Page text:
How a book about the repeal of “don’t ask, don’t tell,” by 27 veterans and service members, a think-tank expert, a professor and a journalist got published by the Marine Corps, which had urged Congress not to repeal the law.
It started with a “colonel” of truth.
“What about a class on ‘don’t ask, don’t tell’?”
That’s the question Col. Michael Belcher, director of the Marine Corps War College, part of Marine Corps University in Quantico, Va., asked the college’s national security director Dr. Tammy S. Schultz in February 2009.
The two had been talking about possible “controversial issue” topics that might engage their students’ critical thinking, a goal of the school whose motto is “dare to know.” Belcher’s instincts were right, and during the 2010 – 2011 school year, several Marine Corps University students chose to write theses about DADT. When the theses began to cross his desk, Belcher suggested that the college might “have enough solid, publishable papers for a DADT anthology.”
Schultz figured the idea was worthwhile but would require additional information and input.
When she had researched a report on desegregation in the armed forces, she lamented the lack of a single volume that contained the voices and documents of the era.
“If I were to put together a DADT anthology,” she said, “I wanted the collection to be something as valuable to the modern policymaker as to the future historian or dissertation student.” The anthology needed more than academic studies, she felt. It needed personal voices.
Belcher e-introduced Schultz and me in June 2011, and we met a few days later in a lobby of the Willard Hotel in downtown Washington during a break in the annual Center for New American Security conference. We agreed to work together and got busy in late July. Meanwhile, Belcher lined up Marine Corps University’s support, and MCU convinced Marine Corps University Foundation, a private nonprofit, to support the effort financially. Marine Corps University Press agreed to print the book.
Schultz’s and my noble goal was to publish an instant anthology by or around September 20, the day President Obama was scheduled to sign Congress’ law.
Half the book would be comprised of reports by MCU students. Check. We had the academic reports, although they had not been edited for a general audience. The other half of the book would be comprised of personal essays by service members and veterans. All we needed were the essays. Not a problem.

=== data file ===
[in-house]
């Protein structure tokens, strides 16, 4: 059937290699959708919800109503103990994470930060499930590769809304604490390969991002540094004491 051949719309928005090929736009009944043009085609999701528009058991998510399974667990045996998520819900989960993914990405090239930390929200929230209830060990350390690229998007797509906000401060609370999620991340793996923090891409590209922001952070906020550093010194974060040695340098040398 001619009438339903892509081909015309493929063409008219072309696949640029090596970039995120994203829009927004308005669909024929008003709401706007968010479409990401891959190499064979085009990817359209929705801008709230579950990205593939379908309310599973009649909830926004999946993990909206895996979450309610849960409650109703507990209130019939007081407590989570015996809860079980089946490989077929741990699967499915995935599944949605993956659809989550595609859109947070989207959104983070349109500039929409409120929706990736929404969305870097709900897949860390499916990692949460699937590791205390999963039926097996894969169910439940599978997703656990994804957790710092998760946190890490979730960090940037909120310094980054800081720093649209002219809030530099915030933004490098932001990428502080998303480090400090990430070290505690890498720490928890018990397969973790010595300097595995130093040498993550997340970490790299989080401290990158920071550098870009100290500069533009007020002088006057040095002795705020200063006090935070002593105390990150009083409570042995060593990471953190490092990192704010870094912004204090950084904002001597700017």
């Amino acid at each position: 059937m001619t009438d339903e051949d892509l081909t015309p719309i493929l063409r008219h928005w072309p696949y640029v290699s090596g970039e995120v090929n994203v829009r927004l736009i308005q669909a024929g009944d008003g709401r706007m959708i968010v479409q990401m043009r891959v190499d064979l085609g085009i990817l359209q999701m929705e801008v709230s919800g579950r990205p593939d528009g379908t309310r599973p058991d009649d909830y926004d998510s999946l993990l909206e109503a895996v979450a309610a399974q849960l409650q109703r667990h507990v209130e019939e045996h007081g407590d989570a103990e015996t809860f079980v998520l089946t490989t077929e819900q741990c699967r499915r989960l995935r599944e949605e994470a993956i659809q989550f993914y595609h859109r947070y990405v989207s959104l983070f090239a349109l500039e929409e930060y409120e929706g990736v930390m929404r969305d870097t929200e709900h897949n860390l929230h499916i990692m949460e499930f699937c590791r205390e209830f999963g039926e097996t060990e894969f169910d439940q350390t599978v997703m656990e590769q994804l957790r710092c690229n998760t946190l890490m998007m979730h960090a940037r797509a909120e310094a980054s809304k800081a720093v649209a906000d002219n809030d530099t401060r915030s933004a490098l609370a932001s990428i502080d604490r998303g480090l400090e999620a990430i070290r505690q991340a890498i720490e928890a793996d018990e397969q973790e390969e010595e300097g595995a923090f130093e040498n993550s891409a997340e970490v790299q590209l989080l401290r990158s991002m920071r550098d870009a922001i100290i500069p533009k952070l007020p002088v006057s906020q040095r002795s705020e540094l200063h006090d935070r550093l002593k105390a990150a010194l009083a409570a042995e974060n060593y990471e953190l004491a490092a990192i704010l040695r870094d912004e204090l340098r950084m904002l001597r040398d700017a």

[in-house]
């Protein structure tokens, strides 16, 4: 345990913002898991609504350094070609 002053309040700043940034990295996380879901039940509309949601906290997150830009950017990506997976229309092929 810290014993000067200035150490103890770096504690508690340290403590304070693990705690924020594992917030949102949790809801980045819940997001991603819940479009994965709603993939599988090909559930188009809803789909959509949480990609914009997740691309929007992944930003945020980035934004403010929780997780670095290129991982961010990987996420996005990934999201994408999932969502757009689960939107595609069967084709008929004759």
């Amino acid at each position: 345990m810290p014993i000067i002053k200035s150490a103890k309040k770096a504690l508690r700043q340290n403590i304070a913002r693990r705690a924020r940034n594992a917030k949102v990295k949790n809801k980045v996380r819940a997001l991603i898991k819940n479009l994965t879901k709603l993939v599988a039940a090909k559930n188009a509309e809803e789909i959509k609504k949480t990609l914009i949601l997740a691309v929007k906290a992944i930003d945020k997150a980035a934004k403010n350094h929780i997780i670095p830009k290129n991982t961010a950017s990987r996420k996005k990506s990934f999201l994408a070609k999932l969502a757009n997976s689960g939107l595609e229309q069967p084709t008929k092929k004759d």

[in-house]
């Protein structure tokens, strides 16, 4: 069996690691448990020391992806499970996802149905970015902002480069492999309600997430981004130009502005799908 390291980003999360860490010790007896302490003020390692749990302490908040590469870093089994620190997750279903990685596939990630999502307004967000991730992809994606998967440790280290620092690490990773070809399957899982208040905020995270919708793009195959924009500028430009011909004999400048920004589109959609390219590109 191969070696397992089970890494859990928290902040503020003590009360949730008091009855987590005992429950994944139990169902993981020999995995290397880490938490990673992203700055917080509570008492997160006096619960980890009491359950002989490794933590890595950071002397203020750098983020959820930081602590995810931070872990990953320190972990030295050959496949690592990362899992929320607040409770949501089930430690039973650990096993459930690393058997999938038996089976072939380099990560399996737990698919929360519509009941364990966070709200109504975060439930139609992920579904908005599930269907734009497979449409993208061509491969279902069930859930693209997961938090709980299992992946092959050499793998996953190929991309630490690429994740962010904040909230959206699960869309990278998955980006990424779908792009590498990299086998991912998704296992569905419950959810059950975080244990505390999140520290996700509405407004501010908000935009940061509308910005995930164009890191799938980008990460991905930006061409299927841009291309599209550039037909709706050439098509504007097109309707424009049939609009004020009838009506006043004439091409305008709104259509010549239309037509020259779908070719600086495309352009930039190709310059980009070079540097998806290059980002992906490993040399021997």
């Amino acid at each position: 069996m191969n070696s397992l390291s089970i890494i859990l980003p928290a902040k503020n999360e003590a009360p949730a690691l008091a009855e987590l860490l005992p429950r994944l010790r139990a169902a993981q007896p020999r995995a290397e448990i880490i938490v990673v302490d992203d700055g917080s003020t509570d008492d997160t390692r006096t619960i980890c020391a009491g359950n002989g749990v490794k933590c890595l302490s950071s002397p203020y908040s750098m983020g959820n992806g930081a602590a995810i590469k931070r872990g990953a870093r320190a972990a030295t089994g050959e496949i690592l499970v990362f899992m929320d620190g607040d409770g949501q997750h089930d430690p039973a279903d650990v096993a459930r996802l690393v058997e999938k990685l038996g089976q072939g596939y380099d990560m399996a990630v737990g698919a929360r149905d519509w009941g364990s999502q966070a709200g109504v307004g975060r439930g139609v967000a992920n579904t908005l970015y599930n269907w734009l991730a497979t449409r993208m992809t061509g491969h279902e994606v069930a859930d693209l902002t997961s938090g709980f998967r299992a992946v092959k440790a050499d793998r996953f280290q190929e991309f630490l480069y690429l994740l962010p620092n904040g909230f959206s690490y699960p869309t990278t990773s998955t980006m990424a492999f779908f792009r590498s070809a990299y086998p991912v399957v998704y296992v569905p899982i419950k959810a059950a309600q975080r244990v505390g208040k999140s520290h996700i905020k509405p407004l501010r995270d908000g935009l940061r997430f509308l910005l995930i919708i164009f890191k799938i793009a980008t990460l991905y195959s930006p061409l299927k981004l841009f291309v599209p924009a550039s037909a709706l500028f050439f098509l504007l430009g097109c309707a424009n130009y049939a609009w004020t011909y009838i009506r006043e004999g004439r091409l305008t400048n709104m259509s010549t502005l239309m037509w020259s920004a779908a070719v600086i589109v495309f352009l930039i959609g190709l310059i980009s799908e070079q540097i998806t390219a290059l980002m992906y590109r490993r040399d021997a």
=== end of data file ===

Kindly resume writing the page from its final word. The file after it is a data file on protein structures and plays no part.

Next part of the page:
Immediately I compiled a list of potential writers – friends, friends of friends, acquaintances of friends, acquaintances of acquaintances, and writers whose work I had seen elsewhere. Some people offered to widen the call by posting the query on websites such as OutServe, the association of active-duty gay service members.
In early August, Schultz and I sent this note to at least 121 potential essayists: Service members and veterans from all four military branches, straight and gay, female and male, officers and enlisted – plus a dozen civilians with military expertise:
Marine Corps War College (MCWAR) is producing a scholarly anthology about DADT’s cultural impact on the Marine Corps and the rest of the U.S. military, including spousal benefits.
The book will be available on the day DADT officially ends, probably 20 SEP.
Marine Corps University Press will publish the book with support from the Marine Corps University Foundation.
Obviously a book coming out of Marine Corps Base Quantico will include much content by Marines.
That’s where you come in.
The book needs the voices of sailors, airmen and soldiers, too.
Dr. Tammy Schultz, professor at the War College, and Military Times contributing writer J. Ford Huffman want you to consider writing a personal essay about your experience with DADT. Your finished essay (and others’) will be considered for publication in the book.
What’s in it for you?
Although you will not be paid, this book – with your name on your essay – will likely be newsworthy. (Some journalists will receive advance copies of the book with a news embargo.) You will receive a free copy.
You have a maximum 1,500 words. You may write less.
Your deadline is 12 AUG.
Because the book will not be available to the public until End-of-DADT Day, any active-duty writer who happens to be gay can be comfortable being out in his or her essay.
BTW, your receiving this note does not imply that MCWAR presumes anything about your sexual orientation.
Please tell Dr. Schultz or Mr. Huffman that you accept this TDY assignment.
Send your essay, with dates of service and rank, by EOD on 12 AUG so that your work may be considered for publication.
(Huffman and Schultz)
What was the result?
Some said they’d think about it, which I learned was code for no, they would not submit anything. Some writers wanted to write something but were afraid to because DADT was still the law.